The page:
Over the last fifteen years, Sumpter Priddy III, Inc. has gained widespread recognition for inventory of outstanding quality and for ground breaking scholarship in American decorative arts. An experienced staff, extensive library and comprehensive archives facilitate thorough and often original research.
Sumpter Priddy III, Inc. offers some of the most fully documented inventory available in the marketplace. The gallery features an extensive collection of American furniture and artifacts of everyday life, both urban and rural. It also exhibits fine art by distinguished American and European artists. Unexpected discoveries allow the gallery to continually introduce noteworthy objects in a variety of media.
Sumpter Priddy III, Inc. actively assists its clients in refining their collections and is always interested in purchasing or consigning objects of quality.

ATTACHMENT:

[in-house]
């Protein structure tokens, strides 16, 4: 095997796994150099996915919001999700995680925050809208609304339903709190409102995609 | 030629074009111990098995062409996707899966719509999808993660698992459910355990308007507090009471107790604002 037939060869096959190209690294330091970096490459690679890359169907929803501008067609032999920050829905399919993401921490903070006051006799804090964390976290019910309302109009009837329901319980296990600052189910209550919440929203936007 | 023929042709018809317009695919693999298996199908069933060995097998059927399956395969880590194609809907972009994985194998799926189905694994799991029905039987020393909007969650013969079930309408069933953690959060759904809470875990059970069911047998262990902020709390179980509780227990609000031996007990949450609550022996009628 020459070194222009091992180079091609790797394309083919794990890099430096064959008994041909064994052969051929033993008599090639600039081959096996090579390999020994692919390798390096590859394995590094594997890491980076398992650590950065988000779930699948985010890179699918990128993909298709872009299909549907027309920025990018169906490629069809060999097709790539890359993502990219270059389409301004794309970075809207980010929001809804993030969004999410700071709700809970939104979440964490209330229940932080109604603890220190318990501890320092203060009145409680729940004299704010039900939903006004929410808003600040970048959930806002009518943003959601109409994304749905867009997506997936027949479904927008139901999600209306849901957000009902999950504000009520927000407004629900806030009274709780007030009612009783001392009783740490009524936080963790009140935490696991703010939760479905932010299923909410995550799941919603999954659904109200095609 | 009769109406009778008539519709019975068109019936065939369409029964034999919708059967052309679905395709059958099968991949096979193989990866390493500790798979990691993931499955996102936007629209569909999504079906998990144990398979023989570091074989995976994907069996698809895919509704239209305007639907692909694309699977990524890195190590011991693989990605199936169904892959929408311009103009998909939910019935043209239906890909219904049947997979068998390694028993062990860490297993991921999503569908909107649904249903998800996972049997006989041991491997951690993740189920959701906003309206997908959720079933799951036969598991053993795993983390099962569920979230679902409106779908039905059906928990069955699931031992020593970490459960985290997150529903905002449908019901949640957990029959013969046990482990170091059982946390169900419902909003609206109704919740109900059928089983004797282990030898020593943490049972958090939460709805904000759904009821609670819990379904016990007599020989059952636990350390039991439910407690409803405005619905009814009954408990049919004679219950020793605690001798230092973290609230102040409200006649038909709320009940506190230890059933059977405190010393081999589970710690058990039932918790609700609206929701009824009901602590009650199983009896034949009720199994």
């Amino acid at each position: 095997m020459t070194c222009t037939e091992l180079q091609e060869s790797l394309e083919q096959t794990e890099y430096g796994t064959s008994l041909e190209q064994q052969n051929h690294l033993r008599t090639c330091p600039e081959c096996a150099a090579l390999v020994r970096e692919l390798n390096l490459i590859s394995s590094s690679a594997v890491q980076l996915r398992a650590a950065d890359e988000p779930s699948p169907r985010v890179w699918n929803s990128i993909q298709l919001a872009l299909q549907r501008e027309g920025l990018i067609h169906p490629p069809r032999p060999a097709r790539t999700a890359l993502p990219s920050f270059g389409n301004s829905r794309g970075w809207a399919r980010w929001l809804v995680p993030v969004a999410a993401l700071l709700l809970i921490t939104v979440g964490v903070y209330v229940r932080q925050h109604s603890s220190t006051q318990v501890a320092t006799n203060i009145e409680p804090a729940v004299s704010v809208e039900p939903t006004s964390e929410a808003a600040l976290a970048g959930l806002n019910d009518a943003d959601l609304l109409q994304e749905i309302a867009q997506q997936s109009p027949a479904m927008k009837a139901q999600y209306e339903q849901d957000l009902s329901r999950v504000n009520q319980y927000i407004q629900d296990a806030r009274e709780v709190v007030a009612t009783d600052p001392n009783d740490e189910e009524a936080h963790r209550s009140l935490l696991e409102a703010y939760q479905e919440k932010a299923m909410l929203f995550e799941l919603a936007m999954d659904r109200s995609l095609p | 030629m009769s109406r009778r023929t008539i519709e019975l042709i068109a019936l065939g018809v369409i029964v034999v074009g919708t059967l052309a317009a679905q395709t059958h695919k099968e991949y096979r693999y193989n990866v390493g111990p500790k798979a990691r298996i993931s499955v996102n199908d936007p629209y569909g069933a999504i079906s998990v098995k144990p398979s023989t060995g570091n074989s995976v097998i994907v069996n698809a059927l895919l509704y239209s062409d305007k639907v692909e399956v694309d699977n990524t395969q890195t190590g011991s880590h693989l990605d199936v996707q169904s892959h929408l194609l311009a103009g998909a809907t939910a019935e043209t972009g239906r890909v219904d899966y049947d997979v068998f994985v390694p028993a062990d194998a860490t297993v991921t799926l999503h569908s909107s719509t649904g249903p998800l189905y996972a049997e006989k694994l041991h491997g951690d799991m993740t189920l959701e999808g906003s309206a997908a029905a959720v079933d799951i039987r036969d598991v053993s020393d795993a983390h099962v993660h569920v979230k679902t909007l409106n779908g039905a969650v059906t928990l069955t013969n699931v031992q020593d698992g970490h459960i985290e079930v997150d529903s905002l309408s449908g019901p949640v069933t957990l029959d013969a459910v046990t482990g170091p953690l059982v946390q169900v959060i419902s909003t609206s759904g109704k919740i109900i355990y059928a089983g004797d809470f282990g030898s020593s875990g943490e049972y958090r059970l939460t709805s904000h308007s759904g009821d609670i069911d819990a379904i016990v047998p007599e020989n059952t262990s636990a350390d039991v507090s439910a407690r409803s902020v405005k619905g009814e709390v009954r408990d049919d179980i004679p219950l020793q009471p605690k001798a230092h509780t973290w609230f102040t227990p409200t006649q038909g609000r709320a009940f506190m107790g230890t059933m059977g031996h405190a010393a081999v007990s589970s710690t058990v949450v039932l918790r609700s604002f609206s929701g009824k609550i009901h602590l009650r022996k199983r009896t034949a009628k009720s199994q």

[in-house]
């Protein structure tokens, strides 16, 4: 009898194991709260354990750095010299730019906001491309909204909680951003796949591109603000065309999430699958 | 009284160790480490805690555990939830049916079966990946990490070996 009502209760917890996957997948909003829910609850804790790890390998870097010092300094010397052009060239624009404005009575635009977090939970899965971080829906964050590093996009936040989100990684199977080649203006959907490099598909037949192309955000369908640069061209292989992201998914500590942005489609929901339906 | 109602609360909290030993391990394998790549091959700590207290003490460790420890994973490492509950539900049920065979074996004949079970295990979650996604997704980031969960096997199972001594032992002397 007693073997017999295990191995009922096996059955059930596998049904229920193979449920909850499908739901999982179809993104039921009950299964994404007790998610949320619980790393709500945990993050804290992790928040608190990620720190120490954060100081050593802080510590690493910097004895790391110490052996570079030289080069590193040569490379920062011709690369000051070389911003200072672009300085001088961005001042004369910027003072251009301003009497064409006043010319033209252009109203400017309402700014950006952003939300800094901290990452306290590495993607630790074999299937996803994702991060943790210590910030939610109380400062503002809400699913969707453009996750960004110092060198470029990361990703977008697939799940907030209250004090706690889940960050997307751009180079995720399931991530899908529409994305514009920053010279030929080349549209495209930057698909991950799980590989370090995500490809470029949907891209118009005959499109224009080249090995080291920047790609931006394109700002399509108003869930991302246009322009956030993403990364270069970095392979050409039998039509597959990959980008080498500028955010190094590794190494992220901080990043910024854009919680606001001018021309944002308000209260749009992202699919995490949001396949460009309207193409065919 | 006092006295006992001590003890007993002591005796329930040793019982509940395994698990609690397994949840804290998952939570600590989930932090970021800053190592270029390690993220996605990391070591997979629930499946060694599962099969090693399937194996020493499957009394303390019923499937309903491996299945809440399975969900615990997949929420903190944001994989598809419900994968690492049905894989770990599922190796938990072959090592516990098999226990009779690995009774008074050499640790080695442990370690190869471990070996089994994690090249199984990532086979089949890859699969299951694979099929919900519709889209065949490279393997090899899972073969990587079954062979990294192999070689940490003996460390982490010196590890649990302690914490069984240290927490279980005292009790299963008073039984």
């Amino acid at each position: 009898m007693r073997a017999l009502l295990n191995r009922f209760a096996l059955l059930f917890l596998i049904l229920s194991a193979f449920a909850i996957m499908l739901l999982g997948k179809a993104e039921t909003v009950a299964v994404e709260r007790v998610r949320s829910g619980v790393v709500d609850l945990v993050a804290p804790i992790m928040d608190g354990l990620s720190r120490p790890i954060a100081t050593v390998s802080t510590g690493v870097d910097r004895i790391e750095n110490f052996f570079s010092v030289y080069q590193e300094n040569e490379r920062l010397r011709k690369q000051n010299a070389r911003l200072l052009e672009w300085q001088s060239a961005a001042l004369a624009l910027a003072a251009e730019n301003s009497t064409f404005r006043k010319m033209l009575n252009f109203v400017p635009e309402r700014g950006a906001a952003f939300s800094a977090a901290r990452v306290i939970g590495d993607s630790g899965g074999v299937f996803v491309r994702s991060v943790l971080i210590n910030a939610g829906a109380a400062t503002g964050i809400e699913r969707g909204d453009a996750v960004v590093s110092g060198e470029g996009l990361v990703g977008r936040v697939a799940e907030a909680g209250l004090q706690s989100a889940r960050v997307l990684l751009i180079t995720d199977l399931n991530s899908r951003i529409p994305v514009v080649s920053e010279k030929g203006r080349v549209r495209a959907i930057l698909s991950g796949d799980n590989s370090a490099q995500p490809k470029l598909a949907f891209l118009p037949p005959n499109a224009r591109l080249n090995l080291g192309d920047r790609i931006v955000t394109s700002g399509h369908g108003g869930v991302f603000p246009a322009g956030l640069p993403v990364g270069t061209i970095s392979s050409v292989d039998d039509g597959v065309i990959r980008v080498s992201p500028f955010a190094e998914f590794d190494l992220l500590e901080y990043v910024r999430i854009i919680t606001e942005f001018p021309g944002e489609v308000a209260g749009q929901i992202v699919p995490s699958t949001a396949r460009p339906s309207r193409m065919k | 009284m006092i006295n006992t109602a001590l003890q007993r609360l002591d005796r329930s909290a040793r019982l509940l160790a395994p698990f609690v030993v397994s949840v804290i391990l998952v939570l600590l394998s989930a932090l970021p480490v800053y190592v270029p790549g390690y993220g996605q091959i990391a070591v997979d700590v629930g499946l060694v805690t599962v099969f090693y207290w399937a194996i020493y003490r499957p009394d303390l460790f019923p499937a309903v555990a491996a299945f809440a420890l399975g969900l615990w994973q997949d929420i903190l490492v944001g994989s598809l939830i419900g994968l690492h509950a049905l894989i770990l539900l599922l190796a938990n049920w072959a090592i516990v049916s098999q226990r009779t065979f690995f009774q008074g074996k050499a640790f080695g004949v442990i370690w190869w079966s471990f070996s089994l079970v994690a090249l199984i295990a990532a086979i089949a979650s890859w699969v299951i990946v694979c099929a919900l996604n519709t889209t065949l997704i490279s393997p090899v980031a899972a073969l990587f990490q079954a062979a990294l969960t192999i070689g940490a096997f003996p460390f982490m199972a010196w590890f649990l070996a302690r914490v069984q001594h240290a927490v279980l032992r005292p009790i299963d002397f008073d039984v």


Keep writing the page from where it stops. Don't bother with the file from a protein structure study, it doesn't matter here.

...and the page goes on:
Sumpter Priddy III, Inc. maintains superb relationships with an active group of collectors, as well as private and public institutions. Among its clients are the Museum of Early Southern Decorative Arts; the Colonial Williamsburg Foundation; the White House; the Maryland Historical Society; the Philadelphia Museum of Art; and Historic Deerfield, Inc.
About our Director
Sumpter Priddy III holds a Bachelors Degree in the History of Architecture from the University of Virginia and a Masters from the Winterthur Program in Early American Culture. He served six years as curator for the Colonial Williamsburg Foundation and tutored for the Historic Deerfield Summer Fellowship Program.
Long intrigued by the relationship between architecture, history and the decorative arts, he is one of the most active researchers in the field. His rediscovery of numerous artisans whose work shaped taste in early America has contributed significantly to a larger understanding of the complexity of regional style. Recent research includes the careers and the products of craftsmen who came from around the globe to Washington, D.C. during the Federal period.
Sumpter Priddy III lectures frequently throughout the United States. He has contributed articles to The Magazine Antiques, the Chipstone Foundation’s American Furniture, and has served as consultant to numerous publications.